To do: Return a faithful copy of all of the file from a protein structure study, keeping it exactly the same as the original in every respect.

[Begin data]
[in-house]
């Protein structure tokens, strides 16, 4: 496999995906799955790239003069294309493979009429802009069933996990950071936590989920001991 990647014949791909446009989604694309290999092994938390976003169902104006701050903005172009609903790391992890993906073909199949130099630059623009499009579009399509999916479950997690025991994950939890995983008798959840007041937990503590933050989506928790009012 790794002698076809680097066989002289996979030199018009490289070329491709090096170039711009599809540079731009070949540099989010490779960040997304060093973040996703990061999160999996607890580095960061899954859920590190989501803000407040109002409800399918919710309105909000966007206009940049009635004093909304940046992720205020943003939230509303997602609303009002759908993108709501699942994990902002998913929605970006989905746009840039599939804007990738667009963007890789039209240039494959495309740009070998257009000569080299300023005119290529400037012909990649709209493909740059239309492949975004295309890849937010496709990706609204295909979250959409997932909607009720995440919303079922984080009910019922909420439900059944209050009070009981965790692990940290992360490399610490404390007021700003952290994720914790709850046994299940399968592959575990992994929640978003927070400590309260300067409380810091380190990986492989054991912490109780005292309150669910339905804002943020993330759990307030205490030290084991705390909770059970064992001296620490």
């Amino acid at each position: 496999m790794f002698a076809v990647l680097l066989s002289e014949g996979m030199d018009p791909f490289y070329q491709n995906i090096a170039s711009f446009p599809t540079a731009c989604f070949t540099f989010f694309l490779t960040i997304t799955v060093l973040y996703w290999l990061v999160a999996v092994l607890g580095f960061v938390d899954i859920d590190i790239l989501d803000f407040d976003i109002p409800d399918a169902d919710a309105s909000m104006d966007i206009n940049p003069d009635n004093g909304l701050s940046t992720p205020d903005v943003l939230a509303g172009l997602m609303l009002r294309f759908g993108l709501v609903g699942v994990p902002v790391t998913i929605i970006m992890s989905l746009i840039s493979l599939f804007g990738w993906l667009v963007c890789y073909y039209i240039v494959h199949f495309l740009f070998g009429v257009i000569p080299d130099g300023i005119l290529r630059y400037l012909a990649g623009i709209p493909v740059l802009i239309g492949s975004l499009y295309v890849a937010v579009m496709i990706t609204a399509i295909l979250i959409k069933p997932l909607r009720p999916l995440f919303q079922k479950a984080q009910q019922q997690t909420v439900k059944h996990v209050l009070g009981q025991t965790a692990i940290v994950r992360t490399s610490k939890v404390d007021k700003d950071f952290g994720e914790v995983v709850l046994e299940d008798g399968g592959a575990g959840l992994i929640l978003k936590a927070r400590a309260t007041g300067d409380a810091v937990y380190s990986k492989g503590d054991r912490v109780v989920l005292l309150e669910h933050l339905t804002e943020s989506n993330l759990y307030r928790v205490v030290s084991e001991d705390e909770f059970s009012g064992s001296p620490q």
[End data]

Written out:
[in-house]
């Protein structure tokens, strides 16, 4: 496999995906799955790239003069294309493979009429802009069933996990950071936590989920001991 990647014949791909446009989604694309290999092994938390976003169902104006701050903005172009609903790391992890993906073909199949130099630059623009499009579009399509999916479950997690025991994950939890995983008798959840007041937990503590933050989506928790009012 790794002698076809680097066989002289996979030199018009490289070329491709090096170039711009599809540079731009070949540099989010490779960040997304060093973040996703990061999160999996607890580095960061899954859920590190989501803000407040109002409800399918919710309105909000966007206009940049009635004093909304940046992720205020943003939230509303997602609303009002759908993108709501699942994990902002998913929605970006989905746009840039599939804007990738667009963007890789039209240039494959495309740009070998257009000569080299300023005119290529400037012909990649709209493909740059239309492949975004295309890849937010496709990706609204295909979250959409997932909607009720995440919303079922984080009910019922909420439900059944209050009070009981965790692990940290992360490399610490404390007021700003952290994720914790709850046994299940399968592959575990992994929640978003927070400590309260300067409380810091380190990986492989054991912490109780005292309150669910339905804002943020993330759990307030205490030290084991705390909770059970064992001296620490």
């Amino acid at each position: 496999m790794f002698a076809v990647l680097l066989s002289e014949g996979m030199d018009p791909f490289y070329q491709n995906i090096a170039s711009f446009p599809t540079a731009c989604f070949t540099f989010f694309l490779t960040i997304t799955v060093l973040y996703w290999l990061v999160a999996v092994l607890g580095f960061v938390d899954i859920d590190i790239l989501d803000f407040d976003i109002p409800d399918a169902d919710a309105s909000m104006d966007i206009n940049p003069d009635n004093g909304l701050s940046t992720p205020d903005v943003l939230a509303g172009l997602m609303l009002r294309f759908g993108l709501v609903g699942v994990p902002v790391t998913i929605i970006m992890s989905l746009i840039s493979l599939f804007g990738w993906l667009v963007c890789y073909y039209i240039v494959h199949f495309l740009f070998g009429v257009i000569p080299d130099g300023i005119l290529r630059y400037l012909a990649g623009i709209p493909v740059l802009i239309g492949s975004l499009y295309v890849a937010v579009m496709i990706t609204a399509i295909l979250i959409k069933p997932l909607r009720p999916l995440f919303q079922k479950a984080q009910q019922q997690t909420v439900k059944h996990v209050l009070g009981q025991t965790a692990i940290v994950r992360t490399s610490k939890v404390d007021k700003d950071f952290g994720e914790v995983v709850l046994e299940d008798g399968g592959a575990g959840l992994i929640l978003k936590a927070r400590a309260t007041g300067d409380a810091v937990y380190s990986k492989g503590d054991r912490v109780v989920l005292l309150e669910h933050l339905t804002e943020s989506n993330l759990y307030r928790v205490v030290s084991e001991d705390e909770f059970s009012g064992s001296p620490q």